ATO to ‘swoop’ on the internet-based businesses – Part 7
Most businesses depend on the Internet in one way or another. Most commonly, the Internet is used to facilitate business transactions and to connect buyers with sellers. In recent times, the use of the Internet for business purposes has exploded with more people finding innovative ways to use the Internet to make money including, for example, the following growth industries:
- The sharing economy. According to the ATO, this refers to a new way of connecting buyers (‘users’) with sellers (‘providers’) to facilitate the provision of various services. Two big players in the sharing economy are Airbnb (accommodation) and Uber (a ‘ride sharing’).
- People generating income from YouTube. For example, a client may become a YouTube sensation by posting videos about pretty much anything, from make-up tutorials to gaming commentary to cooking classes.
- People generating income from ‘selling’ (or licensing) apps (the term ‘app’ is short for ‘application’ and is defined in these notes as a software program for use on the mobile devices-refer below). For example, a client may have an idea for a new game, or an ‘app’ that may be profitable when used in conjunction with an existing business.
In many ways, the rapid growth in these new industries has left the ATO and other regulators scrambling to catch-up. For instance, there are continuing concerns about the legality of Uber in some States/Territories and, from a tax perspective; the ATO has become increasingly concerned that participants in these industries may escape taxation.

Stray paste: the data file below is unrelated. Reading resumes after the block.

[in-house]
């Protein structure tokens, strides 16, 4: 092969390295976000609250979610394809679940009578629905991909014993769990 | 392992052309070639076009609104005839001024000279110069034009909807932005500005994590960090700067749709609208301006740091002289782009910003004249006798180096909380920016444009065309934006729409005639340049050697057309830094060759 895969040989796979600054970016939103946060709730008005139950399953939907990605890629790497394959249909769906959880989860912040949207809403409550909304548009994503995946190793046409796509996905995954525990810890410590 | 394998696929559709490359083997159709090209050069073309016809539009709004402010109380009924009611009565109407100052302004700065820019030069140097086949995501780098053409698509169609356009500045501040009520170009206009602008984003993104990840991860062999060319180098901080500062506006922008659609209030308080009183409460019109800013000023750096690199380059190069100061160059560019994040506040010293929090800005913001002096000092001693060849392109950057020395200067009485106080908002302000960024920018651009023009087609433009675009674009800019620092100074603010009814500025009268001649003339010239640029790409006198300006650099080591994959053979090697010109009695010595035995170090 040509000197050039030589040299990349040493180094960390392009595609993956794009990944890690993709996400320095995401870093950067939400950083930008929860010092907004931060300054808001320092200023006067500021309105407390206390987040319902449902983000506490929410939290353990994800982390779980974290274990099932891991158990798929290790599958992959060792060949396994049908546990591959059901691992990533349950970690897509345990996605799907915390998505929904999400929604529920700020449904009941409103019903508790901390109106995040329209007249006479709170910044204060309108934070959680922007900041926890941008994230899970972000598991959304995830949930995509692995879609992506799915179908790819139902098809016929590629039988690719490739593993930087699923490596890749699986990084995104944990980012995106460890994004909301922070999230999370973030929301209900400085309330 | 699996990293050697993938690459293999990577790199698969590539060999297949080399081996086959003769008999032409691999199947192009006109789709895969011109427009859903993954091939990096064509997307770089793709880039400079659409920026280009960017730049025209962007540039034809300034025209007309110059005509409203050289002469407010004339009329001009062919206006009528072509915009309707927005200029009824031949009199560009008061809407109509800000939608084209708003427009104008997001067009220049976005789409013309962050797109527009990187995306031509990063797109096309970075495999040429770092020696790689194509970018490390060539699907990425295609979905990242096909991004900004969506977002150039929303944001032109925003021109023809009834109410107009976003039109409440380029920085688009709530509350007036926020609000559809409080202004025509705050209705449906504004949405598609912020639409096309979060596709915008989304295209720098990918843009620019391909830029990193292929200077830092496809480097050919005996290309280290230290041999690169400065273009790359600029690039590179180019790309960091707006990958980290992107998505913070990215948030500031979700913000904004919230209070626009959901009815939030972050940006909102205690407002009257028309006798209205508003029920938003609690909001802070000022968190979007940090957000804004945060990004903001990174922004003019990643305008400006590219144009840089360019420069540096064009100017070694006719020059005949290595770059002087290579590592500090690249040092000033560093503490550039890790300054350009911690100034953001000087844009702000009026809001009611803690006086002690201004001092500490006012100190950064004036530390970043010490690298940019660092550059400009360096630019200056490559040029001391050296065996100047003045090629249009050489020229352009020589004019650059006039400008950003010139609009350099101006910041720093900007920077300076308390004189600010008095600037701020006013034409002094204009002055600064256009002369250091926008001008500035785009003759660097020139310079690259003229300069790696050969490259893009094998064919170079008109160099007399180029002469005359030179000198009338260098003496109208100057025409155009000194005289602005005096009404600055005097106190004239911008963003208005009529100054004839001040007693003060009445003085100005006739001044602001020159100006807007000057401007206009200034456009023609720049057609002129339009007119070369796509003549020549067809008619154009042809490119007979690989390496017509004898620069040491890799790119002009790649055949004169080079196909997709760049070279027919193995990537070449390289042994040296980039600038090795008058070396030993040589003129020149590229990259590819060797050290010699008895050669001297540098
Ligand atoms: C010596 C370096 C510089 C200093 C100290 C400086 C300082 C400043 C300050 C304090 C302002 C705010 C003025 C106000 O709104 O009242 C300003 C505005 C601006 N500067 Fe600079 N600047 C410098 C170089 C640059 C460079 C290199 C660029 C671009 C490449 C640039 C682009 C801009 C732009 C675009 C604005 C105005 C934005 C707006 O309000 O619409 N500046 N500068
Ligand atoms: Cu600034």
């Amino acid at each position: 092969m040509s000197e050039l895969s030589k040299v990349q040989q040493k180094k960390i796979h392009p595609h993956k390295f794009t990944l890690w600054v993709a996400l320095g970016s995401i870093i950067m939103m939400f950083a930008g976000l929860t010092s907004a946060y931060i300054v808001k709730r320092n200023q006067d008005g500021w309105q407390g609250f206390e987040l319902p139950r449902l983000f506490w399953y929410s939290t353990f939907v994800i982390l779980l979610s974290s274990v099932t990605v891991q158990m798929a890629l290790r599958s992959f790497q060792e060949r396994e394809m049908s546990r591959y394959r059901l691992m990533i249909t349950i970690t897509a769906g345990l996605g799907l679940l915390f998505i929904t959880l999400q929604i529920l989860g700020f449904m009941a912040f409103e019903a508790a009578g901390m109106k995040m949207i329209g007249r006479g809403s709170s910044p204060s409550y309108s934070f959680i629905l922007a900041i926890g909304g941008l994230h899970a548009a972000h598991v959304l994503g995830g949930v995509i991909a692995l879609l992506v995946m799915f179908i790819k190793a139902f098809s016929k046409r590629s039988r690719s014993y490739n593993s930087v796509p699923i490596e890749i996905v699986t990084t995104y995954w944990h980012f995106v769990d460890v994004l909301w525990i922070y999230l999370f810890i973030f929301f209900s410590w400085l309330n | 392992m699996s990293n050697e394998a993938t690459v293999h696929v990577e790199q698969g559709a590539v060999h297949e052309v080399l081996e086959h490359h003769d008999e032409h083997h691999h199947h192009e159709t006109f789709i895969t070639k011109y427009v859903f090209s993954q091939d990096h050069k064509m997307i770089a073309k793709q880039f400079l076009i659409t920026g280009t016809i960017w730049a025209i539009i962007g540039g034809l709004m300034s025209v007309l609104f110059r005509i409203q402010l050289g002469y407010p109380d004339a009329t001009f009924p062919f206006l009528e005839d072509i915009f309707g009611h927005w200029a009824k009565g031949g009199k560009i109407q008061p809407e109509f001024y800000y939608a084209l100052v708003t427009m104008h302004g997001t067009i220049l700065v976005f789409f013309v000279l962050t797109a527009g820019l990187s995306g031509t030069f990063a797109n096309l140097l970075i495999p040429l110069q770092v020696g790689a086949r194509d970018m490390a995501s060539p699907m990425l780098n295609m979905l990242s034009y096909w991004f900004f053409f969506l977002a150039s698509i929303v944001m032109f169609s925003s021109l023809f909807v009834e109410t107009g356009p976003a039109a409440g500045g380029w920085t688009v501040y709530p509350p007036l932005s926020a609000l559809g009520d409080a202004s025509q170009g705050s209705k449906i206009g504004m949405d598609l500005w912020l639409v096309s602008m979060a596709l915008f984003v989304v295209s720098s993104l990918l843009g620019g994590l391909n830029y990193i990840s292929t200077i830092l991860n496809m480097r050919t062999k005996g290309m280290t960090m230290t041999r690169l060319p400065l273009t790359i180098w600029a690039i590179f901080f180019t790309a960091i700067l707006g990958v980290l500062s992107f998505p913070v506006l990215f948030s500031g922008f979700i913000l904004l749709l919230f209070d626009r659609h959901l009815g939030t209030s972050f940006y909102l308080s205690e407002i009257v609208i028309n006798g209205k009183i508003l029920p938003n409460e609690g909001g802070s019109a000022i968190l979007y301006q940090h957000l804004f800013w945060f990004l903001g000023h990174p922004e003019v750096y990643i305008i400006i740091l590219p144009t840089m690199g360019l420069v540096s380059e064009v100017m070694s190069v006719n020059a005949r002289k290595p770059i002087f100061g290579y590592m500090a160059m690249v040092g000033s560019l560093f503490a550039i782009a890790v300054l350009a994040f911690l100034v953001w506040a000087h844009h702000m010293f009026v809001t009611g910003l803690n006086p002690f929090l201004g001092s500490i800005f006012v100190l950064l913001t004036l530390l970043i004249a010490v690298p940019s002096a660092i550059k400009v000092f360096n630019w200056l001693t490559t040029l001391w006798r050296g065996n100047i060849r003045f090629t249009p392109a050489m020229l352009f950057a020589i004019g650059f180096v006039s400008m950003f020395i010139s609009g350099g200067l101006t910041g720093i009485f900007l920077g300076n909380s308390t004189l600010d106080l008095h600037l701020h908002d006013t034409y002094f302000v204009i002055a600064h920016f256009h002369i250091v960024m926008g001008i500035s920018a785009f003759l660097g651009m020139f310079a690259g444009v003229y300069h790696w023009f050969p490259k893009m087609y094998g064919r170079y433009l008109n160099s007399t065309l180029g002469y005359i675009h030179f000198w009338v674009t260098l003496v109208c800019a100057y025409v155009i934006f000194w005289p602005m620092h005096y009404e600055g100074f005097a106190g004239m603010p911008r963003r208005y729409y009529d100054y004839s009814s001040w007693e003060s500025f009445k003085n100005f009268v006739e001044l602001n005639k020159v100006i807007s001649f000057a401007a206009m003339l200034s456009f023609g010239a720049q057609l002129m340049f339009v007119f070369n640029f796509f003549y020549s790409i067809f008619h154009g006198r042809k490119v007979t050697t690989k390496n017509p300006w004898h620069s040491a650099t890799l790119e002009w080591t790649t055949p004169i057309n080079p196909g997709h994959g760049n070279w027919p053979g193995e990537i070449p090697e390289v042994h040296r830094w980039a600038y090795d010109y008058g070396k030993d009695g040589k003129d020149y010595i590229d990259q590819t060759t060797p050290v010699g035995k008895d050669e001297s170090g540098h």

The purpose of these notes is to take a closer a look at the above-mentioned industries with a view to providing guidance in relation to the taxation implications of such arrangement (e.g., income tax, CGT, GST). Unfortunately, in many cases, the nature of the income derived in relation to these activities is dependent on the contractual arrangement between the parties (which can differ markedly from one taxpayer to the next, even when both are involved in the same industry). As such, in some cases, the analysis provided is more general in nature.
ATO to put Uber drivers under the audit microscope
Uber is a technology based ‘ride-sourcing’ business that matches drivers with passengers. The drives are paid for driving and passengers benefit by obtaining a timely ride (and generally for less than the cost of a taxi).
It’s important that financial reports provided by Uber data match to your tax returns and activity statements.